The trial court of brother Oswaldo looked deeply into the high-interest operation and found that there was no economic activity to justify the 3 percent a month that creditors got. Enrique was as much on trial as his brother,
He's counting the days until he beats the system

so if he were to return, he, too, would likely face a long prison term.

He is believed to have accepted the last investments just a few days before closing down. So Luis Enrique Villalobos will be able to return to Costa Rica a free man after Oct. 14, 2012.

The last five years have been a rough road for investors, many of whom came to blame the Costa Rican government for shutting down what proved to be a criminal activity. A series of individuals offered help for a price.

Some creditors still believe that an appeals court will void the Oswaldo Villalobos verdict and that Luis Enrique will return to pay off the faithful. But this group is far smaller than it was five years ago.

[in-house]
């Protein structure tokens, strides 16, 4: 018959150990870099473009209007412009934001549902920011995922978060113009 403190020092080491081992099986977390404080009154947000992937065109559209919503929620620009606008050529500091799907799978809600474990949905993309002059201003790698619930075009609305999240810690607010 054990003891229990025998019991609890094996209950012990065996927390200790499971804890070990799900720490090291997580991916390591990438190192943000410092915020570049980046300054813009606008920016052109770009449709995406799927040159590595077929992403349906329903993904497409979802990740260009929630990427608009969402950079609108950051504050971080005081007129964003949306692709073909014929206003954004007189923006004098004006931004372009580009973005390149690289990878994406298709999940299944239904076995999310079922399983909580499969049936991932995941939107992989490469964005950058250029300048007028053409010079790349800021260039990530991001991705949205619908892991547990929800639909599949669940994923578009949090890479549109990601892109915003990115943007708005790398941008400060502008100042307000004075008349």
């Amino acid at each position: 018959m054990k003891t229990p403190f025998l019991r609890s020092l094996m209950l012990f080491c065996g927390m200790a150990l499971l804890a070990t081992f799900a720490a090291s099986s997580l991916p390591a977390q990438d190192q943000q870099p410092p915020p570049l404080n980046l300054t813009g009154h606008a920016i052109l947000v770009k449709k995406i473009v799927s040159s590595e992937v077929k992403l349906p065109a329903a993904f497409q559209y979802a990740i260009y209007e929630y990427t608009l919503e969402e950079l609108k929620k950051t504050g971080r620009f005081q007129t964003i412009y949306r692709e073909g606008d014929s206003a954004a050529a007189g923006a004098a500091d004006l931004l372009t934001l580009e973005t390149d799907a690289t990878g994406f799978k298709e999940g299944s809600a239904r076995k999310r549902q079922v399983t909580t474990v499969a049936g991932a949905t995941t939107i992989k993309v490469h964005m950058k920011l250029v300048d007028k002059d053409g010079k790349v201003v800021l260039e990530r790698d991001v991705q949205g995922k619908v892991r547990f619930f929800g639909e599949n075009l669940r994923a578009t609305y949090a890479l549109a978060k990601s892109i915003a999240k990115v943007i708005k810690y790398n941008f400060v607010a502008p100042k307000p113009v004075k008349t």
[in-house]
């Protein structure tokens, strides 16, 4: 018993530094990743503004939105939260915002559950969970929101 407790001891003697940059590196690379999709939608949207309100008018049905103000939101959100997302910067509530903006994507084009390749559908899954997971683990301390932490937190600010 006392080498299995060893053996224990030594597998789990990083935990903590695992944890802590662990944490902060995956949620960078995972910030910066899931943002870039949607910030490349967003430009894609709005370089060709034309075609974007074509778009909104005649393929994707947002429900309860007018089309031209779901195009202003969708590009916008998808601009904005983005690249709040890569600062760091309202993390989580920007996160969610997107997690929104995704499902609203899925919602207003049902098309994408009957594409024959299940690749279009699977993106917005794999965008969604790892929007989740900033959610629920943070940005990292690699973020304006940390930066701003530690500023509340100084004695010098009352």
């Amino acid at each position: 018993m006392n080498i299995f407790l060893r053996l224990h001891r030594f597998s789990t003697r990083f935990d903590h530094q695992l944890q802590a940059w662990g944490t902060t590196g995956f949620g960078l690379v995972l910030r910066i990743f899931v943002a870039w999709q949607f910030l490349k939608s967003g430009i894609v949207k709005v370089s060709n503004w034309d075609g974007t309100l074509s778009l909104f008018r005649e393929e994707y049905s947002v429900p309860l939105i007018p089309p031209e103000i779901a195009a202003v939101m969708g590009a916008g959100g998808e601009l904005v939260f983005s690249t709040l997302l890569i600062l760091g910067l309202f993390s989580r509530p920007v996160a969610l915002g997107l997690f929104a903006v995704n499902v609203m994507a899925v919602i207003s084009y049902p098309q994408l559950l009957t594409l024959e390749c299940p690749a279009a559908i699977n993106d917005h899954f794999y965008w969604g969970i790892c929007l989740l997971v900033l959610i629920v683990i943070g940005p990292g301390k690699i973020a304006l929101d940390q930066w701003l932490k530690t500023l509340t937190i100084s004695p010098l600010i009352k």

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San José, Costa Rica, Wednesday, July 4, 2007, Vol. 7, No. 131

Peruvian Penguins were giants some 40 million years ago
By the A.M. Costa Rica wire services

Most people think of penguins as being adapted to the cold of Antarctica. But in 2005, paleontologists found the fossils of two new species near the equator, in Peru.

"When I heard about the finds, I rushed to get a team together and to go down there and work with my Peruvian colleagues," said Julia Clarke, assistant professor of marine, earth and atmospheric sciences at North Carolina State University.